Only 239 refugees from the seven Trump-ban countries have settled in Miami-Dade County since 2002. That compares to 1,907 in Duval, 1,329 in Hillsborough, 625 in Orange, 522 in Pinellas and 334 in Palm Beach.

After the ban, the arrivals of three Syrian families were canceled, said Teixeira — and then rescheduled.

The federal money to assist refugees — a $250 million program in Florida — is disbursed through the state’s Department of Children and Families. A Florida House committee voted Feb. 16 to end the state’s role as the middleman, claiming that the feds don’t give state law enforcement agencies enough information about the refugees. Not running the program, however, could result in Florida’s losing access to any refugee information — and in higher costs for nonprofits that would then be tasked with administering the program.
Either way, the refugees will keep coming.

At home in their immaculate apartment, Kamar Byrkdar serves a plate of halawet el jibn, a traditional dessert of cheese rolls. She pulls up a cellphone picture of the bombed-out three-story apartment building where they lived in Darayya, a Damascus suburb. They left about five years ago, before the bombings, but after the shooting started, Byrkdar said, mimicking the sound of weapons.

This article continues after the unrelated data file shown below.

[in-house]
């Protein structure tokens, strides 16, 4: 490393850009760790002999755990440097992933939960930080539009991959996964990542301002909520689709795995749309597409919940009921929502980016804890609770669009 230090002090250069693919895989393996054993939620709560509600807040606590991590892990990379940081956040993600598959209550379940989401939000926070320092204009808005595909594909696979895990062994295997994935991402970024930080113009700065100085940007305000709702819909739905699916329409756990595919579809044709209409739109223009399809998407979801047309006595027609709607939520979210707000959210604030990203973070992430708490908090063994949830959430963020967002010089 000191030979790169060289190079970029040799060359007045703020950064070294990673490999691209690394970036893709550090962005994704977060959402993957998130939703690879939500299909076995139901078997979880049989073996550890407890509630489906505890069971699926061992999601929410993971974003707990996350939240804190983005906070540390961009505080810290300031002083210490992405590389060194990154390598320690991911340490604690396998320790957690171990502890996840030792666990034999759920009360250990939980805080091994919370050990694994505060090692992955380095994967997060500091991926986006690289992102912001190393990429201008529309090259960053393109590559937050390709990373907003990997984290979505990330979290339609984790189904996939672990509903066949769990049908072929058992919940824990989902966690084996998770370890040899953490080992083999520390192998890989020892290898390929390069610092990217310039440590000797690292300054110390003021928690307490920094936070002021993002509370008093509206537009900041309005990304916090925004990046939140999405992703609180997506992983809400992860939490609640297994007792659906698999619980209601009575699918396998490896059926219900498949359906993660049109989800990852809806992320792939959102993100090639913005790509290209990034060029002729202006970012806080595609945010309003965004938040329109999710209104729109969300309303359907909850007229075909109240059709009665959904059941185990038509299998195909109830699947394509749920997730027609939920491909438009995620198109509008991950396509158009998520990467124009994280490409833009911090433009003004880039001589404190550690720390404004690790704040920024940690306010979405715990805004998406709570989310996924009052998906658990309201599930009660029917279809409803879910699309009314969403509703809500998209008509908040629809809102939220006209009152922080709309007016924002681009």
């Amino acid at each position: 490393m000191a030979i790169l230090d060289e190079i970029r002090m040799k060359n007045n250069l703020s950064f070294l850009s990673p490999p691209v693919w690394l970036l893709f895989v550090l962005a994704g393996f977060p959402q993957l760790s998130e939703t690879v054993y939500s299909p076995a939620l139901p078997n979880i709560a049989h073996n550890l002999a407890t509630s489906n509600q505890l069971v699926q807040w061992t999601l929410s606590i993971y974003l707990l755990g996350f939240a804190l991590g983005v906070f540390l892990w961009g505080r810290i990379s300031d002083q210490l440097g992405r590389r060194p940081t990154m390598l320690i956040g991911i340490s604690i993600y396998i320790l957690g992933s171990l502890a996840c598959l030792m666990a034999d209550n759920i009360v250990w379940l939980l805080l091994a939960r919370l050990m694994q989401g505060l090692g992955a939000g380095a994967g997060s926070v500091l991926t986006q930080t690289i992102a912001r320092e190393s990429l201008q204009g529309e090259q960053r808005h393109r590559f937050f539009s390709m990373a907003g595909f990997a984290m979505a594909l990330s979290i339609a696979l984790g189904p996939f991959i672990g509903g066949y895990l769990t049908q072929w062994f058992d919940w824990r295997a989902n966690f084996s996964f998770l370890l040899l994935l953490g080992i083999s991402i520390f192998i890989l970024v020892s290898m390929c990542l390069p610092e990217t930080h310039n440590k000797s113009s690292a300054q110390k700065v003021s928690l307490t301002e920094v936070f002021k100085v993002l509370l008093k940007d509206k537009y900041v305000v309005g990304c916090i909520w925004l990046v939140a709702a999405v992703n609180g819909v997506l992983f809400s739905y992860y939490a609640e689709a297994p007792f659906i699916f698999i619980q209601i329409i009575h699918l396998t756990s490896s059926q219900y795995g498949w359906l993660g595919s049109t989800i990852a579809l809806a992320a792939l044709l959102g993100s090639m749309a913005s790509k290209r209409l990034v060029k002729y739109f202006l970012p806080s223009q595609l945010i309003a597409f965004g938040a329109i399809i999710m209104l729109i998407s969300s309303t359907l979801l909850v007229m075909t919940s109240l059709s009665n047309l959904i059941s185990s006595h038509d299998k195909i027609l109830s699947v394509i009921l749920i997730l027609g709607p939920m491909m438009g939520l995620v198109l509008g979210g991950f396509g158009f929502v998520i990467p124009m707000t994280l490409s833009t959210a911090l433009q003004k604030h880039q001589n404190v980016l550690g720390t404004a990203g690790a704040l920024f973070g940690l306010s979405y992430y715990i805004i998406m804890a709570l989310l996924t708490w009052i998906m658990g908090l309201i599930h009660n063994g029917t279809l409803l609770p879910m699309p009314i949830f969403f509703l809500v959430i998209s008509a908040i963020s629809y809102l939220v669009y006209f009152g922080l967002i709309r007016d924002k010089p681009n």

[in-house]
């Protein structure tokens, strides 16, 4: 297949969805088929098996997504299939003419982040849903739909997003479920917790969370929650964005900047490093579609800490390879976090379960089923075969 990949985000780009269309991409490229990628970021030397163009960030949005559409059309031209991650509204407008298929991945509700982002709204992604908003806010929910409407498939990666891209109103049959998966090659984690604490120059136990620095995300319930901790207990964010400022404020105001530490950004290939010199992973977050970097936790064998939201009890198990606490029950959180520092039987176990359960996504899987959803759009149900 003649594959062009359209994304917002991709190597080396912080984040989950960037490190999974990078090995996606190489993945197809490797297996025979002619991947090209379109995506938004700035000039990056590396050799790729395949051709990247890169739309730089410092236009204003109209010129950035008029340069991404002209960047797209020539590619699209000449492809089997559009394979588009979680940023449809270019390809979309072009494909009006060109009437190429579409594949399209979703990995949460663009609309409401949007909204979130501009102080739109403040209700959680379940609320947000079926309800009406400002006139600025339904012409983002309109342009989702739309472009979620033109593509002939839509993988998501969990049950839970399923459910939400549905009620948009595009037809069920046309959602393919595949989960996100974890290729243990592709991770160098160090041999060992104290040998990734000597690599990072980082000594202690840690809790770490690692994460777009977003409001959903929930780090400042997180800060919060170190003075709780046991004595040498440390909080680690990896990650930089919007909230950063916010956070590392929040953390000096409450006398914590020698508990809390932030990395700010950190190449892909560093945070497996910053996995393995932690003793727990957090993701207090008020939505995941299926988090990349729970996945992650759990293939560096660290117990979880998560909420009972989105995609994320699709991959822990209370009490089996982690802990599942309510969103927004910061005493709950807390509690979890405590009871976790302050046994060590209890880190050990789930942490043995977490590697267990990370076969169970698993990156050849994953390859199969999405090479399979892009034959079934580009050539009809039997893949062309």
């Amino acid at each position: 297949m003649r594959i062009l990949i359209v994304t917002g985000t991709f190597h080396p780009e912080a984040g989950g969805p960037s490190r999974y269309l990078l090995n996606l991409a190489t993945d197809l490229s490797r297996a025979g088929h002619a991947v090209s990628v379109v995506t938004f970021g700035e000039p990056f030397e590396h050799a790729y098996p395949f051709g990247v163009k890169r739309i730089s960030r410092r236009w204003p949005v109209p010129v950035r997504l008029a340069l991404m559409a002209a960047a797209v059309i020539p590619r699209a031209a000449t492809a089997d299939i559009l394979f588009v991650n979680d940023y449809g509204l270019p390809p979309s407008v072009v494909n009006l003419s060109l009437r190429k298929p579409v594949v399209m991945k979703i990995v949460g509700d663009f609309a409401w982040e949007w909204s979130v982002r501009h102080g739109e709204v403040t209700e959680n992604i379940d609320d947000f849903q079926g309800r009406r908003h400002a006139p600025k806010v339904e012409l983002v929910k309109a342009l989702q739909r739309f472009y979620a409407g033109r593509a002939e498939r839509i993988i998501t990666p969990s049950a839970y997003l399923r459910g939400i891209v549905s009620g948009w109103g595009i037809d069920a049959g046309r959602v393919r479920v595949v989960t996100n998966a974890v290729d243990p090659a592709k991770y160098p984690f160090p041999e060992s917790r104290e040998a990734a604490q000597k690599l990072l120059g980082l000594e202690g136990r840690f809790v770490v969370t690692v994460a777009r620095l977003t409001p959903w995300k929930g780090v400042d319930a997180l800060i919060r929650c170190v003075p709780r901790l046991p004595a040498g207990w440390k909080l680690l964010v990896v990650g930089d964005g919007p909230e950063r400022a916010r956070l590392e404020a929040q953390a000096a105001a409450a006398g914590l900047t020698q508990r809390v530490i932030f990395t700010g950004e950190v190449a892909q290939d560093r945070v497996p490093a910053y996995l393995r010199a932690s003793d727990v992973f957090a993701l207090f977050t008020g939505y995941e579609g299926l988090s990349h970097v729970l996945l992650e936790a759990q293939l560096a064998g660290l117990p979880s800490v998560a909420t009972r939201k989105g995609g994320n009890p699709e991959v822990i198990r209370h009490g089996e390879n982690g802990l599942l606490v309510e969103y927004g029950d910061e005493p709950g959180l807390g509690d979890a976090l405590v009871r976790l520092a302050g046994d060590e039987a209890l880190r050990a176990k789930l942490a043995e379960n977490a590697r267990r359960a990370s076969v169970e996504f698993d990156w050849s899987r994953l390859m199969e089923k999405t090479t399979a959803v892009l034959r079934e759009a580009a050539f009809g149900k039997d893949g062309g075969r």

Byrkdar would like to be a nurse. Her husband declares himself lucky: He found a job as a butcher, his old profession, in a Middle Eastern market in Plantation. (“Not just any butcher,” he said with a twinkle in his eye. “A good butcher!”) It takes him an hour and three buses to get there and back every day. The family has a car, but it broke down.

“It’s so easy to drive here!” he said. “The roads are clean and organized.”

Their daughter, 9-year-old Seham, shows off her English — and Spanish, which she’s also learning in school (she can also rattle off a few words of French). Over and over again, her parents express their gratitude, in spite of the hardships they’ve faced in their new home.

“The first week, we didn’t even know what time it was,” Ammar Byrkdar said.

“I have a dream for children here,” Kamar Byrkdar said, in her limited English, as she pointed to her daughter. “She is a future doctor.” (“I like teacher and doctor,” Seham cut in.) Then, pointing to her son, Byrkdar added: “Him, a doctor too. College!”